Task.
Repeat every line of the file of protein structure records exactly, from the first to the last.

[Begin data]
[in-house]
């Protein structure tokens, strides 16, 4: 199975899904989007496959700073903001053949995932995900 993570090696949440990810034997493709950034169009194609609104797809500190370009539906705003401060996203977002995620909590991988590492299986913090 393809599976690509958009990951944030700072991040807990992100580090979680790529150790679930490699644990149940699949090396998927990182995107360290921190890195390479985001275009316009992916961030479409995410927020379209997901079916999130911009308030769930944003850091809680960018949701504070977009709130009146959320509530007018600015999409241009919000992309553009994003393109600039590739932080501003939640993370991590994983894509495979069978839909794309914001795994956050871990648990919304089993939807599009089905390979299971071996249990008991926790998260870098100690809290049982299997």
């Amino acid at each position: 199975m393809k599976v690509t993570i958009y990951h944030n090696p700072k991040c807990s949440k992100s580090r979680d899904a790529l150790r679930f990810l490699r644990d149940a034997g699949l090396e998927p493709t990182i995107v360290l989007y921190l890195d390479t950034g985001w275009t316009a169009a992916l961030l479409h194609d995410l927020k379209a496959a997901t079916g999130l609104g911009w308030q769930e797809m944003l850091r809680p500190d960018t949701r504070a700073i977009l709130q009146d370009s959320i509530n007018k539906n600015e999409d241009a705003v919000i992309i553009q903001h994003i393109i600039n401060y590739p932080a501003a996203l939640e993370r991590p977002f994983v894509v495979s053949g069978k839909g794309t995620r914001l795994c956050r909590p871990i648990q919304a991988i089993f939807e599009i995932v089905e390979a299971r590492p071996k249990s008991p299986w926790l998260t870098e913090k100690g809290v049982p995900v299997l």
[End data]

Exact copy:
[in-house]
């Protein structure tokens, strides 16, 4: 199975899904989007496959700073903001053949995932995900 993570090696949440990810034997493709950034169009194609609104797809500190370009539906705003401060996203977002995620909590991988590492299986913090 393809599976690509958009990951944030700072991040807990992100580090979680790529150790679930490699644990149940699949090396998927990182995107360290921190890195390479985001275009316009992916961030479409995410927020379209997901079916999130911009308030769930944003850091809680960018949701504070977009709130009146959320509530007018600015999409241009919000992309553009994003393109600039590739932080501003939640993370991590994983894509495979069978839909794309914001795994956050871990648990919304089993939807599009089905390979299971071996249990008991926790998260870098100690809290049982299997």
């Amino acid at each position: 199975m393809k599976v690509t993570i958009y990951h944030n090696p700072k991040c807990s949440k992100s580090r979680d899904a790529l150790r679930f990810l490699r644990d149940a034997g699949l090396e998927p493709t990182i995107v360290l989007y921190l890195d390479t950034g985001w275009t316009a169009a992916l961030l479409h194609d995410l927020k379209a496959a997901t079916g999130l609104g911009w308030q769930e797809m944003l850091r809680p500190d960018t949701r504070a700073i977009l709130q009146d370009s959320i509530n007018k539906n600015e999409d241009a705003v919000i992309i553009q903001h994003i393109i600039n401060y590739p932080a501003a996203l939640e993370r991590p977002f994983v894509v495979s053949g069978k839909g794309t995620r914001l795994c956050r909590p871990i648990q919304a991988i089993f939807e599009i995932v089905e390979a299971r590492p071996k249990s008991p299986w926790l998260t870098e913090k100690g809290v049982p995900v299997l």